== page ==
Damn. That’s not fair.

It’s also not the only highlight play for Antetokounmpo on the night.

Milwaukee was up double digits on the Pacers early in the fourth quarter, and of course, Antetokounmpo was leading the way.

NBA teams enhancing fan experience with high-tech replays

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ATLANTA (AP) — NBA fans will soon be able to look up at the big videoboard above the court and get a different look at that deep Trae Young 3-pointer early in the first quarter. Or see a different perspective of that monstrous Giannis Antetokounmpo dunk.

In a reversal of roles, NBA teams are bringing the video game experience back to the live action – one arena at a time.

The Atlanta Hawks Friday will become the fifth NBA team to unveil significant financial investments into new 360-degree replay technology designed to eventually give fans the power to change the way they see the game.

“It’s the wave of the future,” said Hawks vice-president of live experience Joe Abercrombie, who says the technology also is “one more thing to give people a reason to come” to the arena.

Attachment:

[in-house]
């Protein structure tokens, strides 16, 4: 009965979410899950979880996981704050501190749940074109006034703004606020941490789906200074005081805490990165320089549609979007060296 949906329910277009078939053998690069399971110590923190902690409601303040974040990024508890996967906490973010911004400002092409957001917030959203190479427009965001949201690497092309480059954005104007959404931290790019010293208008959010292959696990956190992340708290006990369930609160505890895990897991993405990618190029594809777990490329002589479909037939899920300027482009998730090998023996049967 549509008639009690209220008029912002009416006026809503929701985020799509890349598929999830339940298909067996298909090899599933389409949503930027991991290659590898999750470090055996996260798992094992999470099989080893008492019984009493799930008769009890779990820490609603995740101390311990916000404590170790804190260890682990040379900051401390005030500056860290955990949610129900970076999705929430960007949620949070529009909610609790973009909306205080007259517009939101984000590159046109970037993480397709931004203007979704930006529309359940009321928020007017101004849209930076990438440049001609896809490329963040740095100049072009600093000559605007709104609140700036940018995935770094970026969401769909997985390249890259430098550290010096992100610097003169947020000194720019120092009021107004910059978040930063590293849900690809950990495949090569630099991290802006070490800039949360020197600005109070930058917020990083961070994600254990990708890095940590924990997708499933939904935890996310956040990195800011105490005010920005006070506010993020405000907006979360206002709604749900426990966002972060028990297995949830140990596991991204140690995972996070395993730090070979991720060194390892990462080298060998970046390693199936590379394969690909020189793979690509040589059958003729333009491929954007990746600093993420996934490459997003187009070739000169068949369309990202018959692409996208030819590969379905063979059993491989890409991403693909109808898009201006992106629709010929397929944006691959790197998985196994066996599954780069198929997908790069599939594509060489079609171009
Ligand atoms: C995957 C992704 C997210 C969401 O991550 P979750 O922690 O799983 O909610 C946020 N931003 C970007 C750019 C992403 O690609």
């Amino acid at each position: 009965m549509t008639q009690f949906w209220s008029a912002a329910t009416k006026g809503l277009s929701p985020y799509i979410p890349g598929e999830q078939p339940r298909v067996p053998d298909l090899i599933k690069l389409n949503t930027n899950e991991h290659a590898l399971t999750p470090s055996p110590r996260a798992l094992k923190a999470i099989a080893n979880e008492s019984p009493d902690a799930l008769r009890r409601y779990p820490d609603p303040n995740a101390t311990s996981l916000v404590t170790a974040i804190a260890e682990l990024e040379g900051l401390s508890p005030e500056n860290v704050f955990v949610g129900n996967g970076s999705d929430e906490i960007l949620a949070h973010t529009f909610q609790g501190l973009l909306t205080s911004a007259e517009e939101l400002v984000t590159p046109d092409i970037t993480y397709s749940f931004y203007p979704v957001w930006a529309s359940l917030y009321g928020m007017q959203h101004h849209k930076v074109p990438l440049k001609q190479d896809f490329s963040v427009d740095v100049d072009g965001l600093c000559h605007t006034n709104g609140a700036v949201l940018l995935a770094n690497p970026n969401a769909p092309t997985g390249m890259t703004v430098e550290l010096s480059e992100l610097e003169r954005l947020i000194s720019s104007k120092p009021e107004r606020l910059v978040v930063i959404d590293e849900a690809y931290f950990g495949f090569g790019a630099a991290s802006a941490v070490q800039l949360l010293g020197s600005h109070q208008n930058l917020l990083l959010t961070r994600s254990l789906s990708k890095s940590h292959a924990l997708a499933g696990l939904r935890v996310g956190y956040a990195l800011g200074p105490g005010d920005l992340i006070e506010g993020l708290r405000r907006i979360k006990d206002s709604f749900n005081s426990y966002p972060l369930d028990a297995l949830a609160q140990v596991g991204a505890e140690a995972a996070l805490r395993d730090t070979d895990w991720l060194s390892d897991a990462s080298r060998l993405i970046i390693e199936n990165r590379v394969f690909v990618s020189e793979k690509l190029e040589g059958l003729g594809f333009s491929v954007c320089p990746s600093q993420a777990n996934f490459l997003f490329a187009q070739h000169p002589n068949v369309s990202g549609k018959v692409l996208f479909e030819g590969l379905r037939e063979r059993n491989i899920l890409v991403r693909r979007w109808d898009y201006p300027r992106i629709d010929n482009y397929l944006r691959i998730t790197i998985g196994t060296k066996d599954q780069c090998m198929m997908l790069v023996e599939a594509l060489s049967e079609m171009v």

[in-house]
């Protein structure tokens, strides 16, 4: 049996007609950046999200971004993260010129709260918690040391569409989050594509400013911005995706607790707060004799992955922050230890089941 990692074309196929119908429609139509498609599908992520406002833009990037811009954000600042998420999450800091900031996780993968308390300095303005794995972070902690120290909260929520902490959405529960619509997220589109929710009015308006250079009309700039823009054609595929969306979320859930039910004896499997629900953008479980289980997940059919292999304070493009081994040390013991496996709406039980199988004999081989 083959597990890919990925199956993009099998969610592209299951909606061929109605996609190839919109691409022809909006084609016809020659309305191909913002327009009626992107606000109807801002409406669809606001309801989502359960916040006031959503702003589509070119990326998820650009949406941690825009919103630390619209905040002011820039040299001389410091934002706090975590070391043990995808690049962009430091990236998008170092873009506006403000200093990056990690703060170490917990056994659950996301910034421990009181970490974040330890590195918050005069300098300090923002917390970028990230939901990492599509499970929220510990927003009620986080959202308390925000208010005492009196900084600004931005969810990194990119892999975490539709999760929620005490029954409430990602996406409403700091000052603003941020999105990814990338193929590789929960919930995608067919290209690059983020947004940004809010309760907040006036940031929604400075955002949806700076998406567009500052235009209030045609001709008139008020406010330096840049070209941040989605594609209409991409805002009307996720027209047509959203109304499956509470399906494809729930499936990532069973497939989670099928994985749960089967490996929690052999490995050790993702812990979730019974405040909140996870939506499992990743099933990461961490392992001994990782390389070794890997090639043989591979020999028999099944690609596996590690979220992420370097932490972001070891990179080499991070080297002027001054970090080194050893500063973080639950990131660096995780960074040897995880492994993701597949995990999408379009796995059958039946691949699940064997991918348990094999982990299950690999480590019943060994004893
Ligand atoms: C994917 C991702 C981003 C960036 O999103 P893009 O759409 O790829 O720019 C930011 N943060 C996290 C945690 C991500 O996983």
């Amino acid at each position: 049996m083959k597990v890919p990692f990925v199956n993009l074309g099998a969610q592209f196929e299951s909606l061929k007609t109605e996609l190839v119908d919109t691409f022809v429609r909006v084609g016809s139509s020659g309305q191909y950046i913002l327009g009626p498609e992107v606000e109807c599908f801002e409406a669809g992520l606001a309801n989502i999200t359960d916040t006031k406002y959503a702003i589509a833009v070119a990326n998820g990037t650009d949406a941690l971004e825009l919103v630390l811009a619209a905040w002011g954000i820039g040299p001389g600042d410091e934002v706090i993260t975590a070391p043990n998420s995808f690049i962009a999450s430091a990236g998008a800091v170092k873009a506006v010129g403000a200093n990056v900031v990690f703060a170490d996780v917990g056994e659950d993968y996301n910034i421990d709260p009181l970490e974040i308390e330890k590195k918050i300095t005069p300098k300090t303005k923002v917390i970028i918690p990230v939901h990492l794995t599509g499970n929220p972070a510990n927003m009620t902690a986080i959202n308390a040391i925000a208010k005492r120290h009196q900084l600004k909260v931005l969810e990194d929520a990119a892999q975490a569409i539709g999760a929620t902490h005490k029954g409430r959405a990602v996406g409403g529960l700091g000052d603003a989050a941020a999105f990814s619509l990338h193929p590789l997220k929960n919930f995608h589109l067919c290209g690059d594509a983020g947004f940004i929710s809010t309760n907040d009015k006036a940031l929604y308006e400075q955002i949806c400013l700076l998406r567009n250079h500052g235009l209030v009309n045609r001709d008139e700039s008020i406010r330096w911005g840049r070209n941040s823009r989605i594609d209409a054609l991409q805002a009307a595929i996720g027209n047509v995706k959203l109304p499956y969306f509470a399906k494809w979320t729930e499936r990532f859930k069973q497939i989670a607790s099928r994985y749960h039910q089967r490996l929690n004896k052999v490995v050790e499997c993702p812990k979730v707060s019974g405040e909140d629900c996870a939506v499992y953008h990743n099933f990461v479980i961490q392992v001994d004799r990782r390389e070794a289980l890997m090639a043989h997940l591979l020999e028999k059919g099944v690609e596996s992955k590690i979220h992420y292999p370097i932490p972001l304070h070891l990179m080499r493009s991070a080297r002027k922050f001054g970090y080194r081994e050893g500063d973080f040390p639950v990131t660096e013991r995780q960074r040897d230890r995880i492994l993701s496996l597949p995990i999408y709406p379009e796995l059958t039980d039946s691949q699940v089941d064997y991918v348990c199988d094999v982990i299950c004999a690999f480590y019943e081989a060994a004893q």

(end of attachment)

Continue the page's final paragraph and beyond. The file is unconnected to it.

The Bucks, Mavericks, Pacers, Wizards and now the Hawks are using the technology to package and replay highlights in the arena during games. The Bulls, who host the 2020 All-Star game, are scheduled to come online next month.

“It’s very nice. I especially like that up-above view,” said Allen Hazlett a fan from New Berlin, Wisconsin, after seeing the new technology at Thursday night’s Bulls-Bucks game in Milwaukee.

“I think it’s an added benefit for the fans. For those that aren’t here all the time, to see that, I think, really ups the fan experience for them. I don’t think people realize until you go somewhere else and you don’t see it how lucky we are to have this arena. Everything here is state of the art.”

The six teams have joined NBA partner Intel, which provides the technology for the new video replays. The process begins with 38 5K video cameras strategically located around arenas. The high-tech cameras work together, bringing 360-degree replays to in-game video boards, TV broadcasts and fans’ devices through social media.